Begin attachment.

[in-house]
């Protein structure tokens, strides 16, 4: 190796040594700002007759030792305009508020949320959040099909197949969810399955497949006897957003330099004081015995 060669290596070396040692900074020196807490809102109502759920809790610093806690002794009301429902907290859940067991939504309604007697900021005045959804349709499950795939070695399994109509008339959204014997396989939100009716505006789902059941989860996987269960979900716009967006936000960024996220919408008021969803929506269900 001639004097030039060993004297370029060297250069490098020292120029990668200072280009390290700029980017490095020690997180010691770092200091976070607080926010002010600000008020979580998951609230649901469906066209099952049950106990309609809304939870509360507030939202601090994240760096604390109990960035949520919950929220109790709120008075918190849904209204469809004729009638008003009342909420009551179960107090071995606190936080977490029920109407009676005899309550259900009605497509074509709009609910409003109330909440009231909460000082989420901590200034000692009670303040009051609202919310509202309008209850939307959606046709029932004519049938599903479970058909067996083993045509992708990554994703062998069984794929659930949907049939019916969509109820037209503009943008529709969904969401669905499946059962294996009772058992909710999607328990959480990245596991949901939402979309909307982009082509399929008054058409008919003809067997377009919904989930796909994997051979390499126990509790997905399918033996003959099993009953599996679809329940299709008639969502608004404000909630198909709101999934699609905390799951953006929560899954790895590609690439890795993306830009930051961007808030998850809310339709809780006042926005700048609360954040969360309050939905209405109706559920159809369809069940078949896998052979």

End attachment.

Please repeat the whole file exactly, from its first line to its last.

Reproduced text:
[in-house]
């Protein structure tokens, strides 16, 4: 190796040594700002007759030792305009508020949320959040099909197949969810399955497949006897957003330099004081015995 060669290596070396040692900074020196807490809102109502759920809790610093806690002794009301429902907290859940067991939504309604007697900021005045959804349709499950795939070695399994109509008339959204014997396989939100009716505006789902059941989860996987269960979900716009967006936000960024996220919408008021969803929506269900 001639004097030039060993004297370029060297250069490098020292120029990668200072280009390290700029980017490095020690997180010691770092200091976070607080926010002010600000008020979580998951609230649901469906066209099952049950106990309609809304939870509360507030939202601090994240760096604390109990960035949520919950929220109790709120008075918190849904209204469809004729009638008003009342909420009551179960107090071995606190936080977490029920109407009676005899309550259900009605497509074509709009609910409003109330909440009231909460000082989420901590200034000692009670303040009051609202919310509202309008209850939307959606046709029932004519049938599903479970058909067996083993045509992708990554994703062998069984794929659930949907049939019916969509109820037209503009943008529709969904969401669905499946059962294996009772058992909710999607328990959480990245596991949901939402979309909307982009082509399929008054058409008919003809067997377009919904989930796909994997051979390499126990509790997905399918033996003959099993009953599996679809329940299709008639969502608004404000909630198909709101999934699609905390799951953006929560899954790895590609690439890795993306830009930051961007808030998850809310339709809780006042926005700048609360954040969360309050939905209405109706559920159809369809069940078949896998052979």